Spanning the course of more than four decades, the Dublin Fringe Festival is back this September with a plethora of amazing theatre, comedy, and cabaret, with many of the shows highlighting queer themes, characters and performers.
In preparation for the festival, I sat down with a handful of the writers, producers, and performers putting on LGBTQ+ shows this year.
Returning to the Fringe after a successful performance in last year’s lineup is Deborah Dickinson. The 24 yearold actress kickstarted a love for theatre in her youth, explaining, “I’ve been doing performance all my life. I’ve been in and out of stage schools and dance schools, singing and drama classes, up until my early twenties.”
Following a stint at the University of Wolverhampton, where Dickinson graduated with a degree in Drama, the actress auditioned for Hive City Legacy: Dublin Chapter, a “sensual and vibrant performance” that showcased “the experiences of women of colour living in Ireland.” It debuted at the 2022 Dublin Fringe Festival, where Dickinson was joined by other members of Dublin Fringe’s Weft programme “for emerging and early career artists of colour in Ireland”.
Dickinson is back to enjoy another year of antics as she stars in Once in a Lifetime. Written by Tracey Martin, Dickinson describes Once in A Lifetime as a show “about a young girl who gets pregnant and invites over her friend Sara to help her take an abortion tablet. Sara tries to convince Ciara to tell her parents (a lesbian couple, one of whom is nine months pregnant herself) or not to do it at all.
“When Ciara’s parents come home unexpectedly,” Dickinson continued, “the girls start working to ensure that her parents don’t find out. Sara ends up feeling too guilty. She wants to tell her friend’s parents.” Not wanting to give too much away, Dickinson then moved on to discuss the important topics involved in the play. “I think our show is important. Because, yes, it is a dark topic, but it’s not a dark show. I think it will be good for viewers to see that young people nowadays know and understand the responsibility of being educated and aware of their reproductive rights.”
Dickinson praised The Fringe for their continued support of creatives, sharing, “I must say, the support actors and artists receive from Fringe when you’re doing a show is insane. They’re constantly checking up, constantly just being there, even after the festival has ended, Fringe keeps in touch with artists to follow up on their work and gives them other opportunities to perform and produce.”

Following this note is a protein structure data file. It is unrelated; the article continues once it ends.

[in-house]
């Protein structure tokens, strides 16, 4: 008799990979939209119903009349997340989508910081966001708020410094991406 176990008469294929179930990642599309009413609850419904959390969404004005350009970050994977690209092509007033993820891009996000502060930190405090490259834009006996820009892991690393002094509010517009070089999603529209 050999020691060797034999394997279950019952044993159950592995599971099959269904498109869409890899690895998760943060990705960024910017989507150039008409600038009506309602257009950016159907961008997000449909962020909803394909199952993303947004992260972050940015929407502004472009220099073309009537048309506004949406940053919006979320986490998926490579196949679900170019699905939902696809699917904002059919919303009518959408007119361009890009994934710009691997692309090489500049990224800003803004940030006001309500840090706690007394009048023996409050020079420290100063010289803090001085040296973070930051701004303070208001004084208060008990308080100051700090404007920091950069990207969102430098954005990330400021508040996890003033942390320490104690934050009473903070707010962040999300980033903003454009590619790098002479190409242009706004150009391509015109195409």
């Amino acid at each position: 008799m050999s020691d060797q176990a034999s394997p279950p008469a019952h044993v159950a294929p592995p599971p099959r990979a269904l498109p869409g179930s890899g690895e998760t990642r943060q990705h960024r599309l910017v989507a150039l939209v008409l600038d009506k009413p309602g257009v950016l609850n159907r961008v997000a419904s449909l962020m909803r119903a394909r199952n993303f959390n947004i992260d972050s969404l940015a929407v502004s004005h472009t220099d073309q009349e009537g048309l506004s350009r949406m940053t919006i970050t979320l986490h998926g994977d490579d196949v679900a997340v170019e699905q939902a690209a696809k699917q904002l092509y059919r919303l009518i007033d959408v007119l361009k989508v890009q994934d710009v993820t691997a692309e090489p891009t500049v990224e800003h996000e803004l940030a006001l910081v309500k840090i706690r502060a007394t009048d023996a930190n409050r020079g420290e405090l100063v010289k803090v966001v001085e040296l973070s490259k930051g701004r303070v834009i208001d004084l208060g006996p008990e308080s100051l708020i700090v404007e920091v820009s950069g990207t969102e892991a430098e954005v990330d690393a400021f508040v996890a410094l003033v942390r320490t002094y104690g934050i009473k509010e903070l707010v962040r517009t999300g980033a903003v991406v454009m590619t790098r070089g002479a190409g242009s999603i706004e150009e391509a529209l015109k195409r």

Also returning to the Dublin Fringe Festival for another year on the stage is Kelly Shatter. The actor previously debuted at the Fringe directing the show Big Bobby. Little Bobby, co-written with and starring Camille Lucy Ross. It won an award at First Fortnight, an arts-based mental health charity festival.
This year, Shatter debuts her one-woman show, The Scratcher, a dark comedy following a girl addicted to scratch cards.
“The addiction comes about when she enters her first relationship with a woman at the age of 35 and is kind of propelled back into puberty,” Shatter elaborated. “She doesn’t know anything about this new world, and her way of managing it is to find comfort in scratch cards.”
Shatter, who was described by her schoolmates as the ‘drama kid’, developed the script as part of axis Ballymun’s Assemble programme. “It was amazing to just very slowly develop the show over the course of a year. In fact, I think it took me the whole year to develop the first ten minutes of the show, but from there it was able to just take off.”
If you’re still looking to tickle your funny bone after catching Shatter’s dark comedy, be sure to catch Shane Daniel Byrne’s stand-up comedy show, But He’s Gay.
Byrne revealed the inspiration for the show’s title comes from an old viral video where a news reporter delivers a story about a man overcoming obstacles to climb Mount Everest. “But…he’s gay,” she exclaims before correcting that the climber is not, in fact, gay, but blind.